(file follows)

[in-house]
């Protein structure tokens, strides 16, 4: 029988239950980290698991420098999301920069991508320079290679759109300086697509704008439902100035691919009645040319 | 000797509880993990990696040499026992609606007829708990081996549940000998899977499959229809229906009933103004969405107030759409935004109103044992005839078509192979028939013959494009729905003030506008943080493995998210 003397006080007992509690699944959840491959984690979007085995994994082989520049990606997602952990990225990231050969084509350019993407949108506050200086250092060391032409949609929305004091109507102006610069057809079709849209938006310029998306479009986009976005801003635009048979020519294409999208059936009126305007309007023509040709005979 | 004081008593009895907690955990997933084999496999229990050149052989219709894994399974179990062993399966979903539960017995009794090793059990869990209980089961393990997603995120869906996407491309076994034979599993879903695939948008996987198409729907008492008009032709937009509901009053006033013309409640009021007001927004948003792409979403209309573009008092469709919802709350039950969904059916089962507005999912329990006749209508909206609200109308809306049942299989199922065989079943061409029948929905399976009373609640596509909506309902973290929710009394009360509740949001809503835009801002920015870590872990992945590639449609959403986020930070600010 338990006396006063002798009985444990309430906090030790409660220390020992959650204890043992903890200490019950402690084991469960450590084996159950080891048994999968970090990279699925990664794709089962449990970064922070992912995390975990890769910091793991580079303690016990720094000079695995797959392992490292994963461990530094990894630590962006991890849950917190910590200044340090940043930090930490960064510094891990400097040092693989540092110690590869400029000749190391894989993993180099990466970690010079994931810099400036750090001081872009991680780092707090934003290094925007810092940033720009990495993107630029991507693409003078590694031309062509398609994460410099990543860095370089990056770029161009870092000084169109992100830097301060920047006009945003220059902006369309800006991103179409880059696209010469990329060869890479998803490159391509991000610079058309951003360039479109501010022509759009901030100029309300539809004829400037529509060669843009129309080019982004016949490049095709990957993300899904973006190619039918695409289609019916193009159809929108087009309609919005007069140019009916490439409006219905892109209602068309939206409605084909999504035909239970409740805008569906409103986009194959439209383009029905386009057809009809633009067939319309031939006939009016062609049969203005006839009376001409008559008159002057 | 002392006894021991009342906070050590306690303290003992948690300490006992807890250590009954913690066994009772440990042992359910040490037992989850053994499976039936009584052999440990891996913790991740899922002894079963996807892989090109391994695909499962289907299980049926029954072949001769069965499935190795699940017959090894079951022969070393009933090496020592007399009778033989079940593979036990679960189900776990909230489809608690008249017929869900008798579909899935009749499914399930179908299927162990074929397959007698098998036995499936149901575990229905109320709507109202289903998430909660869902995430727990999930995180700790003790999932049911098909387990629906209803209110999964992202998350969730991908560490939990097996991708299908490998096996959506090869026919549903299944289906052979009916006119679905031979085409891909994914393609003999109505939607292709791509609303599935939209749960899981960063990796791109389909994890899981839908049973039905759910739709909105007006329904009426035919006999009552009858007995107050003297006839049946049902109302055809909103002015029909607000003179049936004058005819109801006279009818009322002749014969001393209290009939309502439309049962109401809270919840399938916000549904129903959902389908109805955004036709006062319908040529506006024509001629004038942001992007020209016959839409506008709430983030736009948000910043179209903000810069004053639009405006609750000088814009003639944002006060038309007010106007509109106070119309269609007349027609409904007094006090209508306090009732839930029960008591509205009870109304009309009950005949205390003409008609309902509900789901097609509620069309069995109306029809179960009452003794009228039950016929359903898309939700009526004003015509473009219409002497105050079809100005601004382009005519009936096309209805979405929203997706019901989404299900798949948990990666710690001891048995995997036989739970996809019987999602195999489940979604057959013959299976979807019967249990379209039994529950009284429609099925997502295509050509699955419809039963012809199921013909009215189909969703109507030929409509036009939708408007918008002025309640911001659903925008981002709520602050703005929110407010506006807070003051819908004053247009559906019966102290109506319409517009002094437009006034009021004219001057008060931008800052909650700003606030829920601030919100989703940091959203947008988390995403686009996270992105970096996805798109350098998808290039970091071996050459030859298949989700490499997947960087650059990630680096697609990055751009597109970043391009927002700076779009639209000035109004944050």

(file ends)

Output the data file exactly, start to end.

[in-house]
């Protein structure tokens, strides 16, 4: 029988239950980290698991420098999301920069991508320079290679759109300086697509704008439902100035691919009645040319 | 000797509880993990990696040499026992609606007829708990081996549940000998899977499959229809229906009933103004969405107030759409935004109103044992005839078509192979028939013959494009729905003030506008943080493995998210 003397006080007992509690699944959840491959984690979007085995994994082989520049990606997602952990990225990231050969084509350019993407949108506050200086250092060391032409949609929305004091109507102006610069057809079709849209938006310029998306479009986009976005801003635009048979020519294409999208059936009126305007309007023509040709005979 | 004081008593009895907690955990997933084999496999229990050149052989219709894994399974179990062993399966979903539960017995009794090793059990869990209980089961393990997603995120869906996407491309076994034979599993879903695939948008996987198409729907008492008009032709937009509901009053006033013309409640009021007001927004948003792409979403209309573009008092469709919802709350039950969904059916089962507005999912329990006749209508909206609200109308809306049942299989199922065989079943061409029948929905399976009373609640596509909506309902973290929710009394009360509740949001809503835009801002920015870590872990992945590639449609959403986020930070600010 338990006396006063002798009985444990309430906090030790409660220390020992959650204890043992903890200490019950402690084991469960450590084996159950080891048994999968970090990279699925990664794709089962449990970064922070992912995390975990890769910091793991580079303690016990720094000079695995797959392992490292994963461990530094990894630590962006991890849950917190910590200044340090940043930090930490960064510094891990400097040092693989540092110690590869400029000749190391894989993993180099990466970690010079994931810099400036750090001081872009991680780092707090934003290094925007810092940033720009990495993107630029991507693409003078590694031309062509398609994460410099990543860095370089990056770029161009870092000084169109992100830097301060920047006009945003220059902006369309800006991103179409880059696209010469990329060869890479998803490159391509991000610079058309951003360039479109501010022509759009901030100029309300539809004829400037529509060669843009129309080019982004016949490049095709990957993300899904973006190619039918695409289609019916193009159809929108087009309609919005007069140019009916490439409006219905892109209602068309939206409605084909999504035909239970409740805008569906409103986009194959439209383009029905386009057809009809633009067939319309031939006939009016062609049969203005006839009376001409008559008159002057 | 002392006894021991009342906070050590306690303290003992948690300490006992807890250590009954913690066994009772440990042992359910040490037992989850053994499976039936009584052999440990891996913790991740899922002894079963996807892989090109391994695909499962289907299980049926029954072949001769069965499935190795699940017959090894079951022969070393009933090496020592007399009778033989079940593979036990679960189900776990909230489809608690008249017929869900008798579909899935009749499914399930179908299927162990074929397959007698098998036995499936149901575990229905109320709507109202289903998430909660869902995430727990999930995180700790003790999932049911098909387990629906209803209110999964992202998350969730991908560490939990097996991708299908490998096996959506090869026919549903299944289906052979009916006119679905031979085409891909994914393609003999109505939607292709791509609303599935939209749960899981960063990796791109389909994890899981839908049973039905759910739709909105007006329904009426035919006999009552009858007995107050003297006839049946049902109302055809909103002015029909607000003179049936004058005819109801006279009818009322002749014969001393209290009939309502439309049962109401809270919840399938916000549904129903959902389908109805955004036709006062319908040529506006024509001629004038942001992007020209016959839409506008709430983030736009948000910043179209903000810069004053639009405006609750000088814009003639944002006060038309007010106007509109106070119309269609007349027609409904007094006090209508306090009732839930029960008591509205009870109304009309009950005949205390003409008609309902509900789901097609509620069309069995109306029809179960009452003794009228039950016929359903898309939700009526004003015509473009219409002497105050079809100005601004382009005519009936096309209805979405929203997706019901989404299900798949948990990666710690001891048995995997036989739970996809019987999602195999489940979604057959013959299976979807019967249990379209039994529950009284429609099925997502295509050509699955419809039963012809199921013909009215189909969703109507030929409509036009939708408007918008002025309640911001659903925008981002709520602050703005929110407010506006807070003051819908004053247009559906019966102290109506319409517009002094437009006034009021004219001057008060931008800052909650700003606030829920601030919100989703940091959203947008988390995403686009996270992105970096996805798109350098998808290039970091071996050459030859298949989700490499997947960087650059990630680096697609990055751009597109970043391009927002700076779009639209000035109004944050």